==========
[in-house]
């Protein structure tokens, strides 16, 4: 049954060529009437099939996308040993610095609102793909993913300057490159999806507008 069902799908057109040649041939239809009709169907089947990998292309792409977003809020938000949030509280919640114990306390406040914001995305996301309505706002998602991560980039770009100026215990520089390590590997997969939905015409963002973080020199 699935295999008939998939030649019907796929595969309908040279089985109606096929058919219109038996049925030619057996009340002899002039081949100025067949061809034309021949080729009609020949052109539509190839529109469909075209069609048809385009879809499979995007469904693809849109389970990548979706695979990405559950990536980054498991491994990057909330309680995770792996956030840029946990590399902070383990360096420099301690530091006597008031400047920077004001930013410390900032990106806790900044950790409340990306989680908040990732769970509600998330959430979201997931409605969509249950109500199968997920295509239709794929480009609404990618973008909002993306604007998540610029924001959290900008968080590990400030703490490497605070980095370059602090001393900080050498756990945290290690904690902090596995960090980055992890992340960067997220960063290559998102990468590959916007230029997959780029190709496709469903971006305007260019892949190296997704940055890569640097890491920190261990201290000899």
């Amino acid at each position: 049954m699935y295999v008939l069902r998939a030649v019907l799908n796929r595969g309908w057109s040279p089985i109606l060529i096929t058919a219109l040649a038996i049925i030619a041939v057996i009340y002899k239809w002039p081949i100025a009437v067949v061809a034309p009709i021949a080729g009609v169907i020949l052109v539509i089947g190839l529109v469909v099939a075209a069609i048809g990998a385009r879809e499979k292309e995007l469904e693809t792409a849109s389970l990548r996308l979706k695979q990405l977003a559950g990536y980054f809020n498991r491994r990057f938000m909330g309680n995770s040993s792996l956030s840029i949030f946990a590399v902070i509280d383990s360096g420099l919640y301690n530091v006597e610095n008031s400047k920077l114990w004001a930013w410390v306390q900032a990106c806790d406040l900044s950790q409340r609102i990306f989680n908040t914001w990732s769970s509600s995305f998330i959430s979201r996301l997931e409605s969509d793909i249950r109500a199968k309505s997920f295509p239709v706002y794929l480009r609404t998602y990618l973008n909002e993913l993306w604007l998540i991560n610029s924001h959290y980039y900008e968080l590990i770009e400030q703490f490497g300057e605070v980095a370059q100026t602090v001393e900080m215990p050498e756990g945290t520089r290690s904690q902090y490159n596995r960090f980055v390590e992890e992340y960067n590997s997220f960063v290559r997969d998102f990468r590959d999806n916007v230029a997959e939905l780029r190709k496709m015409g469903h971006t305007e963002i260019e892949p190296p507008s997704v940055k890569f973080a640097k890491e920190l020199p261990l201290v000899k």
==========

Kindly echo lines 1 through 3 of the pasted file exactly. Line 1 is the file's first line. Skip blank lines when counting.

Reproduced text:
[in-house]
């Protein structure tokens, strides 16, 4: 049954060529009437099939996308040993610095609102793909993913300057490159999806507008 069902799908057109040649041939239809009709169907089947990998292309792409977003809020938000949030509280919640114990306390406040914001995305996301309505706002998602991560980039770009100026215990520089390590590997997969939905015409963002973080020199 699935295999008939998939030649019907796929595969309908040279089985109606096929058919219109038996049925030619057996009340002899002039081949100025067949061809034309021949080729009609020949052109539509190839529109469909075209069609048809385009879809499979995007469904693809849109389970990548979706695979990405559950990536980054498991491994990057909330309680995770792996956030840029946990590399902070383990360096420099301690530091006597008031400047920077004001930013410390900032990106806790900044950790409340990306989680908040990732769970509600998330959430979201997931409605969509249950109500199968997920295509239709794929480009609404990618973008909002993306604007998540610029924001959290900008968080590990400030703490490497605070980095370059602090001393900080050498756990945290290690904690902090596995960090980055992890992340960067997220960063290559998102990468590959916007230029997959780029190709496709469903971006305007260019892949190296997704940055890569640097890491920190261990201290000899």
């Amino acid at each position: 049954m699935y295999v008939l069902r998939a030649v019907l799908n796929r595969g309908w057109s040279p089985i109606l060529i096929t058919a219109l040649a038996i049925i030619a041939v057996i009340y002899k239809w002039p081949i100025a009437v067949v061809a034309p009709i021949a080729g009609v169907i020949l052109v539509i089947g190839l529109v469909v099939a075209a069609i048809g990998a385009r879809e499979k292309e995007l469904e693809t792409a849109s389970l990548r996308l979706k695979q990405l977003a559950g990536y980054f809020n498991r491994r990057f938000m909330g309680n995770s040993s792996l956030s840029i949030f946990a590399v902070i509280d383990s360096g420099l919640y301690n530091v006597e610095n008031s400047k920077l114990w004001a930013w410390v306390q900032a990106c806790d406040l900044s950790q409340r609102i990306f989680n908040t914001w990732s769970s509600s995305f998330i959430s979201r996301l997931e409605s969509d793909i249950r109500a199968k309505s997920f295509p239709v706002y794929l480009r609404t998602y990618l973008n909002e993913l993306w604007l998540i991560n610029s924001h959290y980039y900008e968080l590990i770009e400030q703490f490497g300057e605070v980095a370059q100026t602090v001393e900080m215990p050498e756990g945290t520089r290690s904690q902090y490159n596995r960090f980055v390590e992890e992340y960067n590997s997220f960063v290559r997969d998102f990468r590959d999806n916007v230029a997959e939905l780029r190709k496709m015409g469903h971006t305007e963002i260019e892949p190296p507008s997704v940055k890569f973080a640097k890491e920190l020199p261990l201290v000899k």